That, my friends, is the million-dollar question, and what authors like me are trying to figure out. And the only logical answer is into a bloated publishing system with high production overhead, over-staffing, heavy distribution costs…
…and does very little marketing for the author.
I can almost justify the first few items, but that last one is the clincher. Where the benefits of big-publisher name recognition, shelf-placement pull, and high-profile advertising prowess should really kick in is in the marketing. The crazy part is I did more self-promotion for the largest Christian publisher (Thomas Nelson) than I did for one of the smallest (Tsaba House). And none of it changed my personal bottom line…except in countless man hours, personal travel expenses, and creative ideas.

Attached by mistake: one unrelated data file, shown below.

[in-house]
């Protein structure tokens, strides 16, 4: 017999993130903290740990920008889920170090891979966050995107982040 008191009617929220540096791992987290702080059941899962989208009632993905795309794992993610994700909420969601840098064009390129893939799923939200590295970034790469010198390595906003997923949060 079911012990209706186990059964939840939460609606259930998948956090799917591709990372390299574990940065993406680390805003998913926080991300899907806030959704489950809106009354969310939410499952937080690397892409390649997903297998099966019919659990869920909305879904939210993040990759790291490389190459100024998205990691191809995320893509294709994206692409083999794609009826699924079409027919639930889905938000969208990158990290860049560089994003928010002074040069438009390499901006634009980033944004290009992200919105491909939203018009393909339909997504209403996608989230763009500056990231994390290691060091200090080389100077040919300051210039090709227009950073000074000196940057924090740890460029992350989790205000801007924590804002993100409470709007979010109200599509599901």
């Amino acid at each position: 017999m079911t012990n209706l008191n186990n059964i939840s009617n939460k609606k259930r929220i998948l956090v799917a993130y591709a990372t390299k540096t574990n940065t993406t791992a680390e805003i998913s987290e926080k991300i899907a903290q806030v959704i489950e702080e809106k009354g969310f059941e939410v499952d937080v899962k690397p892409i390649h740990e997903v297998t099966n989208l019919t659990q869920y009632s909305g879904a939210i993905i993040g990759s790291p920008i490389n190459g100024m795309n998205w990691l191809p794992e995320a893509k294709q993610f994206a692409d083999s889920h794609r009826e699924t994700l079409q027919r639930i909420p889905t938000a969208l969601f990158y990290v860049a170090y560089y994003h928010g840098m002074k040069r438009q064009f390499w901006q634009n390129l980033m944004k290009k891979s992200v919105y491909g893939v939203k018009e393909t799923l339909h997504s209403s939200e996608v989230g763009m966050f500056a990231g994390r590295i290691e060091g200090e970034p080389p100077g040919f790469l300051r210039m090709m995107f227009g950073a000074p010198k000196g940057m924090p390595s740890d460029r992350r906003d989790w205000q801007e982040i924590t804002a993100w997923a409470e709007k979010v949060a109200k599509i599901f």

More fans, but less money for my baby’s mouths.
ok, but they’ll still be the filter
Ah yes. Traditional publishing’s last resort.
Now that anyone can publish themselves, who will help you know what’s good and what’s not? Surely the publisher will.
Any publisher that is still thinking this is already dead, they just don’t know it yet. It’s the same mistake “big government” makes. You’re not smart enough to manage your life, so we’ll do it for you, just give us all your money for the greater good.
In the not too distant future, the reader becomes the filter.